DETROIT – Appearances can be deceptive.
At first glance, a casual sports fan wouldn’t find it hard to think of Calvin Johnson as an active football player.
But for Johnson, 35, those days are completely over.
“I’m too far away,” Johnson told ESPN with a laugh. “I want to enjoy my snowboard and grow a great product.”
Megatron still maintains his 6-foot-5 shaped frame, which has helped him “Moss” too many defenders to be named a member of the Detroit Lions, but now that gray hair is slowly creeping in.
In addition to being a husband and raising three sons, the retired student is a businessman, and the “product” to which the Hall of Famer, soon to be in the first ballot, refers to is cannabis. . Johnson launched Primitiv, his new Michigan-based cannabis brand, last week with former Lions teammate Rob Sims. He even made a rare appearance for a meetup at the Jars River Rouge dispensary on Thursday.
They hope to change the narrative with cannabis and athletics. After more than three years of trial and error, Johnson and Sims were comfortable proposing the brand, even as he approached his Hall of Fame sign on August 7 and potentially attached a stigma cannabis around his name.
“It was definitely one thing, but it was something I believed in,” Johnson said. “I was using when I was playing. Yes, I had fun with it, but at the same time I knew there was something more.
Managing pain is one of the main benefits of marijuana, he said. The same pain that forced him to quit the game at age 30 and break the hearts of many Lions fans when there were apparently plenty left in the tank.
The sports business then damaged his relationship with the organization, as he was forced to pay back just over $ 1 million to the Lions upon his retirement after the 2015 season. The money was part of the signing bonus. which had been granted to him at the start of his last contract.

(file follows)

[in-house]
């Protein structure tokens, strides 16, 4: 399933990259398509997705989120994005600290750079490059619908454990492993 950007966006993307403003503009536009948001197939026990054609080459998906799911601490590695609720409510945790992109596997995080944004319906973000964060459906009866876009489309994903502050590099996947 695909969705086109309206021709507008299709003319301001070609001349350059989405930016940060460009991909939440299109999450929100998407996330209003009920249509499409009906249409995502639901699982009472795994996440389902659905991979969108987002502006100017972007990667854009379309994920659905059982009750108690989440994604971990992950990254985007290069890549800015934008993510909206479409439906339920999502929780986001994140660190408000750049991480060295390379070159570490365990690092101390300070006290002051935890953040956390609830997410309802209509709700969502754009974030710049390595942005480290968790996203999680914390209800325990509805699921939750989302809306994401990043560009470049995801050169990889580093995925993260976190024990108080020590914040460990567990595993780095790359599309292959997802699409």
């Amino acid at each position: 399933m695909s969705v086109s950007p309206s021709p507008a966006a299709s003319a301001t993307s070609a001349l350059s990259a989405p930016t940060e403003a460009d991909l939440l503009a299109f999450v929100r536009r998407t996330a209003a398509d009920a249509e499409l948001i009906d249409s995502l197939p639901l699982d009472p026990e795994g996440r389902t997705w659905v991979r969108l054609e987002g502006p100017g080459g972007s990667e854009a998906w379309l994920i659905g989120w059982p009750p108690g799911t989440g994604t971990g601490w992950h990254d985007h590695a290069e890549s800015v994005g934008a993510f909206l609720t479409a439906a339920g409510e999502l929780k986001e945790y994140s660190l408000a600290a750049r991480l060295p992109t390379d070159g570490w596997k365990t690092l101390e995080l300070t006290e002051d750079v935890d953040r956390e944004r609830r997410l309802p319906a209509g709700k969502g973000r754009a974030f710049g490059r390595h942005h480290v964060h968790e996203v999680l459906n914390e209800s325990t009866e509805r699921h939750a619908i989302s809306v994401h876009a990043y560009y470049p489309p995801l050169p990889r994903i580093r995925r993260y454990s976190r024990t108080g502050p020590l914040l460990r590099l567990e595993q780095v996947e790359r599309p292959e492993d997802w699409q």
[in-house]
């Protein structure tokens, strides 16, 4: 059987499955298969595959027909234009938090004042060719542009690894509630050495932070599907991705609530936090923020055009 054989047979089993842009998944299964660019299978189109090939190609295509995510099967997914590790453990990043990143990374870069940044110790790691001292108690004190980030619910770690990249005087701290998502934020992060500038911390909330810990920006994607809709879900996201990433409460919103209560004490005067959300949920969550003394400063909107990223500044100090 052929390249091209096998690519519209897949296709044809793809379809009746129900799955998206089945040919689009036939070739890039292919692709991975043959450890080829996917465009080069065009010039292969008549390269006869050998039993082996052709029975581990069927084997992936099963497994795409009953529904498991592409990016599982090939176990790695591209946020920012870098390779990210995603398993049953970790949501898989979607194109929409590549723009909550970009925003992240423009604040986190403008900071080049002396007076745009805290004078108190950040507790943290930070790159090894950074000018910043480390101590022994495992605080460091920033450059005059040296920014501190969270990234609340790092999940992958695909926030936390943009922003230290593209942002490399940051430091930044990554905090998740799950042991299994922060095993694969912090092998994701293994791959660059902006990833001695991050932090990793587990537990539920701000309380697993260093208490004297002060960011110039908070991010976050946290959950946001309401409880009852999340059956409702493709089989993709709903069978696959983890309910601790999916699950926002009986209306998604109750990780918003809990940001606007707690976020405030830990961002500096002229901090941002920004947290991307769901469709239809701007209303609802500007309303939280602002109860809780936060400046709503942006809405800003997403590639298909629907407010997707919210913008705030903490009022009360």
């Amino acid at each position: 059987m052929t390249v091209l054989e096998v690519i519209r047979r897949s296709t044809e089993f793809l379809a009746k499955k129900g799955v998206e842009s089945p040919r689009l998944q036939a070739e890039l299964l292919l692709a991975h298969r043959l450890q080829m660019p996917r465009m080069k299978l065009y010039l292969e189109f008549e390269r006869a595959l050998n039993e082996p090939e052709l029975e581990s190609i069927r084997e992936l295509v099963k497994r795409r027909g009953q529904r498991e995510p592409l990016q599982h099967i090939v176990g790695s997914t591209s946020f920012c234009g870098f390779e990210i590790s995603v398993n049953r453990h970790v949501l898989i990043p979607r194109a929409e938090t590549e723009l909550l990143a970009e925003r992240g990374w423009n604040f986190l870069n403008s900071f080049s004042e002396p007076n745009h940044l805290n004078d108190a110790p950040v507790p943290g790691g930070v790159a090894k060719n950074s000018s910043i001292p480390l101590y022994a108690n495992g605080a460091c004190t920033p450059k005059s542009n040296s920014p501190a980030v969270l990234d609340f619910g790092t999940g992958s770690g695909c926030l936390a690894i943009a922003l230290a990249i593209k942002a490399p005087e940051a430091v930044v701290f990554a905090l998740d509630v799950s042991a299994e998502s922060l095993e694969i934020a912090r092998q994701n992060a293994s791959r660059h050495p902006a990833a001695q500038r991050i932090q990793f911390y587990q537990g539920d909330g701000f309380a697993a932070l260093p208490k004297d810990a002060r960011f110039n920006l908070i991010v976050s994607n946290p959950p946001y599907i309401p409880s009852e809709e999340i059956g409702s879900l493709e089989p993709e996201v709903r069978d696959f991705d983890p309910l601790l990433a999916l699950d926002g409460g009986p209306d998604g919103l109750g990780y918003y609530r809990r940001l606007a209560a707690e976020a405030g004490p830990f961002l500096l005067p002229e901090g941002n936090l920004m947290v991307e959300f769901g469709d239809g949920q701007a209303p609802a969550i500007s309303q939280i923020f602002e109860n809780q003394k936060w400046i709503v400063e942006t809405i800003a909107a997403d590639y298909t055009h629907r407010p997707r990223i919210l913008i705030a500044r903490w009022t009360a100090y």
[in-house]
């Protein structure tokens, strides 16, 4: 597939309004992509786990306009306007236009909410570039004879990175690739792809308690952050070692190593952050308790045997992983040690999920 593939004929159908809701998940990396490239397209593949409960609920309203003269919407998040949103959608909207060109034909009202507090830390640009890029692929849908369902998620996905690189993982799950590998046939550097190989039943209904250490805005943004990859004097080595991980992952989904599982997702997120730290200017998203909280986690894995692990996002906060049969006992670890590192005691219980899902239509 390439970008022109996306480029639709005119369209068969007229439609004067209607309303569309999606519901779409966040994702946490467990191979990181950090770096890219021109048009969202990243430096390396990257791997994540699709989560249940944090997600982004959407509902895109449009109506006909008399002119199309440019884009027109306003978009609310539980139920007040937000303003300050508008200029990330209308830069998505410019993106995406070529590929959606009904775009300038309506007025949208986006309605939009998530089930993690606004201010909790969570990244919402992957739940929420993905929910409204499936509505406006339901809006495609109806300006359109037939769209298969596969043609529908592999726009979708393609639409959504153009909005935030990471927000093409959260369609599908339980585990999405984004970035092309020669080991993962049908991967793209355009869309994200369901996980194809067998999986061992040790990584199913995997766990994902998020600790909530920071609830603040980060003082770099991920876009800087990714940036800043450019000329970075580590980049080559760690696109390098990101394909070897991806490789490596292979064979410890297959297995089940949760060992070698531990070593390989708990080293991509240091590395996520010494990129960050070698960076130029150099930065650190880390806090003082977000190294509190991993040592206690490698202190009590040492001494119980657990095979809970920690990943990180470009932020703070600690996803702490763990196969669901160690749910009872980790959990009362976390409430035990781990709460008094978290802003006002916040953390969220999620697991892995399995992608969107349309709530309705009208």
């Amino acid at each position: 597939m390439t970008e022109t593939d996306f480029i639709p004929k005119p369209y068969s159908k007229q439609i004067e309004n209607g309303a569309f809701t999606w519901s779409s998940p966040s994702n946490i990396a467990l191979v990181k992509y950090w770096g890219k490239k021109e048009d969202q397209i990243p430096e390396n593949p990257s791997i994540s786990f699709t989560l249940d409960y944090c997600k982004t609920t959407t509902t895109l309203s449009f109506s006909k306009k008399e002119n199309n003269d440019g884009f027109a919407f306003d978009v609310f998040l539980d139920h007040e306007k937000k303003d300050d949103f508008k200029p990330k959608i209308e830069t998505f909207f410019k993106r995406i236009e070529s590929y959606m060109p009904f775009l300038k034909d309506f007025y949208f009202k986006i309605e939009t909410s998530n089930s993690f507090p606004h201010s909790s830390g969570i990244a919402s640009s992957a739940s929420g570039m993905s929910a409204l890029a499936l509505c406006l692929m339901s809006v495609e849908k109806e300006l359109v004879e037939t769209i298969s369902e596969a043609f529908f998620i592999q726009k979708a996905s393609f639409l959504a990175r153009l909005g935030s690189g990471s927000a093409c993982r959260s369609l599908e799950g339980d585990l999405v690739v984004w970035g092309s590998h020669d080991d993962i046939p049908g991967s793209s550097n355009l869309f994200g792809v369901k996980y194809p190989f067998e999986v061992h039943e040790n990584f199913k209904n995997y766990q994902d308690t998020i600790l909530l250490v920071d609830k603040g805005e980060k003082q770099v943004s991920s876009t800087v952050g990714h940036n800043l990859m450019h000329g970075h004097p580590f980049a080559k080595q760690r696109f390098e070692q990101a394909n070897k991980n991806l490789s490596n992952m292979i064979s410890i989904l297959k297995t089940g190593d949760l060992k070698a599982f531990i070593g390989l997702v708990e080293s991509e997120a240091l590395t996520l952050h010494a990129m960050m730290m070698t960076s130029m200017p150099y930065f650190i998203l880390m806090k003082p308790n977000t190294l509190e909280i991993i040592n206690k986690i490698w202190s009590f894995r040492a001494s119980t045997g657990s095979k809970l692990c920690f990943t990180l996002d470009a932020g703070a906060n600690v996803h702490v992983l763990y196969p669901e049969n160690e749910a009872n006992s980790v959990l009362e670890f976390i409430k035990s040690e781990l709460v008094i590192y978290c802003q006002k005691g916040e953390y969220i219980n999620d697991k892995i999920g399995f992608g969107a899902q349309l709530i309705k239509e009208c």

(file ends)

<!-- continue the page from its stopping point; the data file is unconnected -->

Johnson told ESPN he has not received any refund of that money and the Lions have yet to communicate plans to do so with him, but he describes their relationship, particularly with owner Sheila Ford Hamp, like a “friendly” relationship.
“Since this year really, I’ve had a few conversations with Sheila. I have to know her a bit, ”Johnson said. “It’s really nice, I got to know the family, and she said she would send me and my wife flowers after we had the baby. So, it was very nice. This is really where it happens. Just friendly back and forth.
The upcoming Hall of Fame induction has fixed their relationship somewhat, but there is still work to be done.
“Obviously yes, because there has been some noise that there has been communication, but we’ll see what happens,” Johnson said.
In March, Lions team chairman and CEO Rod Wood also said the relationship with Johnson was “going in the right direction.”
“We are actively working with Calvin and his team on the Hall of Fame celebrations and continuing to have conversations with them,” said Wood. “I know Calvin has mentioned publicly that he’s bonded with Sheila, and it’s a positive step, so we’re going to continue celebrating with him, and I think the relationship is going in the right direction.
Calvin Johnson talks about joining the Pro Football Hall of Fame and struggling to write his induction speech.